An exponential function is given by

\[f(x) = a^x\]

where \(x\) is any real number, \(a > 0\), and \(a \neq 1\). The number \(a\) is called the base. Unlike power functions, which have the variable in the base, exponential functions have the variable in the exponent.

import numpy as np
import matplotlib.pyplot as plt

def f(x):
  return 2**x
def g(x):
  return (1/2)**x
def h(x):
  return 0.4**x
x = np.linspace(0, 3)
plt.plot(x, f(x), label="$f(x) = 2^x$")
plt.plot(x, g(x), label="$g(x) = 1/2^x$")
plt.plot(x, h(x), label="$h(x) = 0.4^x$")

\[e = \lim_{h \to 0}(1 + h)^{1/h} \approx 2.71\]

and we call \(e\) the natural base. The reason why it’s important in mathematics is that it represents the base rate of growth shared by all continually growing processes.

The derivative of the function \(f(x) = e^x\) is itself

\[f^\prime(x) = f(x)\]


\[\frac{d}{dx}e^x = e^x\]

The derivative of \(e\) to some power is the product of \(e\) to that power and the derivative of the power.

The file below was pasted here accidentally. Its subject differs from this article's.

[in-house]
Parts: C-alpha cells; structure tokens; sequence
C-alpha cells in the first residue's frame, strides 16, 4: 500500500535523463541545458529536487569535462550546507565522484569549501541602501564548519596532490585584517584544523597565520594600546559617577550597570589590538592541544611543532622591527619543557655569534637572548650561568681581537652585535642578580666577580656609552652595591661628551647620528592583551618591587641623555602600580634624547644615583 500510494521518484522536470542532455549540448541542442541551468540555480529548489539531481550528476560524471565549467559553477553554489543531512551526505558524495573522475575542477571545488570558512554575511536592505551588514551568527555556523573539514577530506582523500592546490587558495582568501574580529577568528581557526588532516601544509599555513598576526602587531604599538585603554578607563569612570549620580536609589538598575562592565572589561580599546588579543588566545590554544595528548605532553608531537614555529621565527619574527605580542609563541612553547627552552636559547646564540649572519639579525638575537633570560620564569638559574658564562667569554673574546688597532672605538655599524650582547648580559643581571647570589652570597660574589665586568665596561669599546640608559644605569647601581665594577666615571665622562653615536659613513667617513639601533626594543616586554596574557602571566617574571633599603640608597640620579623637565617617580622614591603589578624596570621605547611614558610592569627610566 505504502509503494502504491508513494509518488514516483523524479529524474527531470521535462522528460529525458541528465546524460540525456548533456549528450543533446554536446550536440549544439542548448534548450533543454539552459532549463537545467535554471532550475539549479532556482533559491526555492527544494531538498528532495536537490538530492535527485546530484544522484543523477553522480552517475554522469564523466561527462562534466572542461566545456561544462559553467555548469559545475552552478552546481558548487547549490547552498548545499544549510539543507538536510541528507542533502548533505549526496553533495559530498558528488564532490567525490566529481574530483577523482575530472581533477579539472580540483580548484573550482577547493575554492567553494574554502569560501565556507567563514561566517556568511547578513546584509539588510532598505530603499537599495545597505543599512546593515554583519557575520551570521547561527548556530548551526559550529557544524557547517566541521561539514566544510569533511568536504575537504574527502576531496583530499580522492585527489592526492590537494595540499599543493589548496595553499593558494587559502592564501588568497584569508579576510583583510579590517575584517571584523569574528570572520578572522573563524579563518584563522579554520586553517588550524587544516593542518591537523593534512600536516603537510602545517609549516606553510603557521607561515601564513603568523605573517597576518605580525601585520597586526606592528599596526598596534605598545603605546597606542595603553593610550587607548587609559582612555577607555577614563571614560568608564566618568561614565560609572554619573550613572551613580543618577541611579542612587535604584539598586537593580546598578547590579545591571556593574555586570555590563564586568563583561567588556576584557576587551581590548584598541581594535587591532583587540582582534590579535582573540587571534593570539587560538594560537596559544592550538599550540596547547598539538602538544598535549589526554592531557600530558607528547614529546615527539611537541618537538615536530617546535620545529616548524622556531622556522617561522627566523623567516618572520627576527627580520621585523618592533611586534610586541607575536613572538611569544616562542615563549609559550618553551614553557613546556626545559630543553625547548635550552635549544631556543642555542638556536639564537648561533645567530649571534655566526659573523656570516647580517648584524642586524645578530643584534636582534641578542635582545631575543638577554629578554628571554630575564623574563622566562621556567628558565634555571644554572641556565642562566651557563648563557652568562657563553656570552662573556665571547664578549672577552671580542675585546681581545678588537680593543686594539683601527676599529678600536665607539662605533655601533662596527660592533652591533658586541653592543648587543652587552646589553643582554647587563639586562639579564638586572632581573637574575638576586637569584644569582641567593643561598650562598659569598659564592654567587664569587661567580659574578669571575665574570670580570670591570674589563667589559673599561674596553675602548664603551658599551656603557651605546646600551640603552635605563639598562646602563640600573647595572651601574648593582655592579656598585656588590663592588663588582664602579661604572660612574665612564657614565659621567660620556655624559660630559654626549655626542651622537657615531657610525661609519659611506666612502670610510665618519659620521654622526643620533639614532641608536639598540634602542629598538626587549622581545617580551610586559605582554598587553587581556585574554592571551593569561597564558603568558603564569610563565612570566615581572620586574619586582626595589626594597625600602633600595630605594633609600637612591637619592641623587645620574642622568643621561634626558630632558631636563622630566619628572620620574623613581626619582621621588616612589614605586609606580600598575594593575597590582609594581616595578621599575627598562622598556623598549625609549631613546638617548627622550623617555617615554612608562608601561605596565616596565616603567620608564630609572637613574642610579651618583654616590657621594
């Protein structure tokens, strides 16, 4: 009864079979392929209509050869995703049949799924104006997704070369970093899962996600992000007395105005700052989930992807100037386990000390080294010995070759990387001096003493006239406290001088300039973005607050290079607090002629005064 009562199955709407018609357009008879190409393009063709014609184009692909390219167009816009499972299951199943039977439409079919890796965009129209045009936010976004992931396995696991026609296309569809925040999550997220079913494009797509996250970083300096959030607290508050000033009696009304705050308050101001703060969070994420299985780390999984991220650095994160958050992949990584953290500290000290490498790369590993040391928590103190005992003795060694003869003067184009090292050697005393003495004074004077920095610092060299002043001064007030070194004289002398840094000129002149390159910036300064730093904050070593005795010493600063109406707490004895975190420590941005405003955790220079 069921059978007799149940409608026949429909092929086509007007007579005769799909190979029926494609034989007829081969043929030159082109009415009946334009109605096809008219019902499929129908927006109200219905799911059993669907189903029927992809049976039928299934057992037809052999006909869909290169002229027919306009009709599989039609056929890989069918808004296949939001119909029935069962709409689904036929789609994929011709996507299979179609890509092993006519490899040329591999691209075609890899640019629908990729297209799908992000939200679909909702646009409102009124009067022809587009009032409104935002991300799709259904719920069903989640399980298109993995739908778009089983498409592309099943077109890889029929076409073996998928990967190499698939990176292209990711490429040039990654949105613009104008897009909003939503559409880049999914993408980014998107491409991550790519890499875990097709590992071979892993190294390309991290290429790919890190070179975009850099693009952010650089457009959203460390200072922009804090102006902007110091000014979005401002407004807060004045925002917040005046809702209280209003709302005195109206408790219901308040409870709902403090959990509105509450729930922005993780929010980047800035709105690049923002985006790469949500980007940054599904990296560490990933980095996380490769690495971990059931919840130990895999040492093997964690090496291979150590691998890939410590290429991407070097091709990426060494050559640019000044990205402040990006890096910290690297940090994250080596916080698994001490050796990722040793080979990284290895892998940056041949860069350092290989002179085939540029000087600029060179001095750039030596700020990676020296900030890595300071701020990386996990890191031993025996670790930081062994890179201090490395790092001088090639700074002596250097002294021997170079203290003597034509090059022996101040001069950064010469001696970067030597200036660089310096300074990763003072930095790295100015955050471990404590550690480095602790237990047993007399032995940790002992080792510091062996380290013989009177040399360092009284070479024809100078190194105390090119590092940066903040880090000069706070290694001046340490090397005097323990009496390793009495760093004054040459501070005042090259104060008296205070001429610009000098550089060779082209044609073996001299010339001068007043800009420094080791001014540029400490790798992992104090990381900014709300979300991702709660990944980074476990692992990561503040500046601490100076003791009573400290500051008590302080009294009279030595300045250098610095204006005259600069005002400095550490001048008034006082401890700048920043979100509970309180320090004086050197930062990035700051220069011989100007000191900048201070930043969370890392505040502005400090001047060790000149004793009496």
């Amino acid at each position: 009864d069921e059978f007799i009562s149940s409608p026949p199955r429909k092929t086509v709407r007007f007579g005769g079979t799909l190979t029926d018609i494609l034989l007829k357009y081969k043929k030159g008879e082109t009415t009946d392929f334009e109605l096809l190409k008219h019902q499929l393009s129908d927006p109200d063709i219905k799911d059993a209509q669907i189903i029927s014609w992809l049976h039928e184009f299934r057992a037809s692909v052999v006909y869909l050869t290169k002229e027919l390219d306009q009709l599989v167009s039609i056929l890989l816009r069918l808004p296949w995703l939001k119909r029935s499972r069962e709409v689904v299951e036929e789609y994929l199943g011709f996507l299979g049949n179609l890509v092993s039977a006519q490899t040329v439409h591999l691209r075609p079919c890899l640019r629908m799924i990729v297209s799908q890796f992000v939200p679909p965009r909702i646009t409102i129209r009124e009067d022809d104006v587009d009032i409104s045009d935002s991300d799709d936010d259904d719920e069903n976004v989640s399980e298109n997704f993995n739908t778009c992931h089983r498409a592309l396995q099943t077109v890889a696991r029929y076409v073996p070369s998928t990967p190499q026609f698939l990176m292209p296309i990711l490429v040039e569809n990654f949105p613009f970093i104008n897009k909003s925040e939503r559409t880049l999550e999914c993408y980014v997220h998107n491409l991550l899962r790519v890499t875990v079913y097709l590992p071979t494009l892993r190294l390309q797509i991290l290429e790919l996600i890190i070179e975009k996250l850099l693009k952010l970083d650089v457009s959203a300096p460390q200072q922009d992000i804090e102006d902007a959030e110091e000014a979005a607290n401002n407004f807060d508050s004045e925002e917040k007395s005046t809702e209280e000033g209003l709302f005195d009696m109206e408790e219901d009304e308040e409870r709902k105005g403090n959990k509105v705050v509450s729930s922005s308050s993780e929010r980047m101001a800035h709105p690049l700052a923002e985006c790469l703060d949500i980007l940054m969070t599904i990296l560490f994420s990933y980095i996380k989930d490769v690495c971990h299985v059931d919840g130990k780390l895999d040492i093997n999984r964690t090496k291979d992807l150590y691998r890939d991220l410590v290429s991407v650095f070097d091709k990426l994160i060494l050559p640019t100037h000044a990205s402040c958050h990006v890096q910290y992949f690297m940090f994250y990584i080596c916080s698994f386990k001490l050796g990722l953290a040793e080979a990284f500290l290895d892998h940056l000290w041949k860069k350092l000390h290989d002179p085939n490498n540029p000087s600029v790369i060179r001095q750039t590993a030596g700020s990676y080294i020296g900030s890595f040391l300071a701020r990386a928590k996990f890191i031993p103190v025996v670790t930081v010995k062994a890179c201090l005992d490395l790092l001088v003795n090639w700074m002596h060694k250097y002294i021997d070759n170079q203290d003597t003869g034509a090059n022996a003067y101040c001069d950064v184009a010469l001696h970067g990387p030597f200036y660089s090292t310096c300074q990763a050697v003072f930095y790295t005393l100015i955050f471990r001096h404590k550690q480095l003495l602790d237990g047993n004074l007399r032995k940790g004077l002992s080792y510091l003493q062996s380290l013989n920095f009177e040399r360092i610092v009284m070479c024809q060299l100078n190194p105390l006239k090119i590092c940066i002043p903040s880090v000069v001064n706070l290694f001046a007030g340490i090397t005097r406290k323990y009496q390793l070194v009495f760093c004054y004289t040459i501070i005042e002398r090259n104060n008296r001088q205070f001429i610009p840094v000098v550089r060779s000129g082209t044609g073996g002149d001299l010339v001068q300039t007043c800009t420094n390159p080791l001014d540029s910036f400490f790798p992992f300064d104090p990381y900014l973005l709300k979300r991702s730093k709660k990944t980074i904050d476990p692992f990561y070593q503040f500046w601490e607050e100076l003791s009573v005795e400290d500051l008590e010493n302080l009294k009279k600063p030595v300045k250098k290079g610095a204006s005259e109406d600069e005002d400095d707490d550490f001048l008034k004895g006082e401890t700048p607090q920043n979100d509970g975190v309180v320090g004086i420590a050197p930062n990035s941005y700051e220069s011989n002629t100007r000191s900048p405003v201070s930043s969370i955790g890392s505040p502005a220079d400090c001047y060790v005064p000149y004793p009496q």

\[\frac{d}{dx}e^{f(x)} = e^{f(x)} \cdot f^\prime(x)\]


Let’s find \(dy/dx\) for (a) \(y = 3e^x\) (b) \(y = e^{8x}\).

from sympy import *
from math import e

def f(x):
  return 3 * e**x

def g(x):
  return e**(8*x)
x = symbols("x")

diff(f(x), x)
## 3.0*2.71828182845905**x
diff(g(x), x)
## 8.0*2.71828182845905**(8*x)

Worker Efficiency (Example)

It is reasonable for a manufacturer to expect the daily output of a new worker to start out slow and continue to increase over time, but then tend to level off, never exceeding a certain amount. A firm manufactures phones and determines that after working \(t\) days, the efficiency, in number of phones produced per day of most workers can be modeled by the function

\[N(t) = 80 - 70e^{-0.13t}\]

Find (a) \(N(0)\), \(N(1)\), \(N(5)\), \(N(10)\), \(N(20)\), \(N(30)\) (b) graph \(N(t)\) (c) find \(N^\prime(t)\) and interpret the derivative in terms of rate of change (d) what number of phones seems to determine where worker efficiency levels off?

def N(t):
  return 80 - 70*e**(-0.13*t)
times = [round(N(t), 1) for t in [0, 1, 5, 10, 20, 30]]
## [10.0, 18.5, 43.5, 60.9, 74.8, 78.6]
t = np.linspace(0, 50)

plt.plot(t, N(t))

# level at which efficiency levels off
plt.axhline(80, linestyle="--", color="red")

t = symbols("t")
diff(N(t), t) # rate of change of phones after t days
## 9.1*2.71828182845905**(-0.13*t)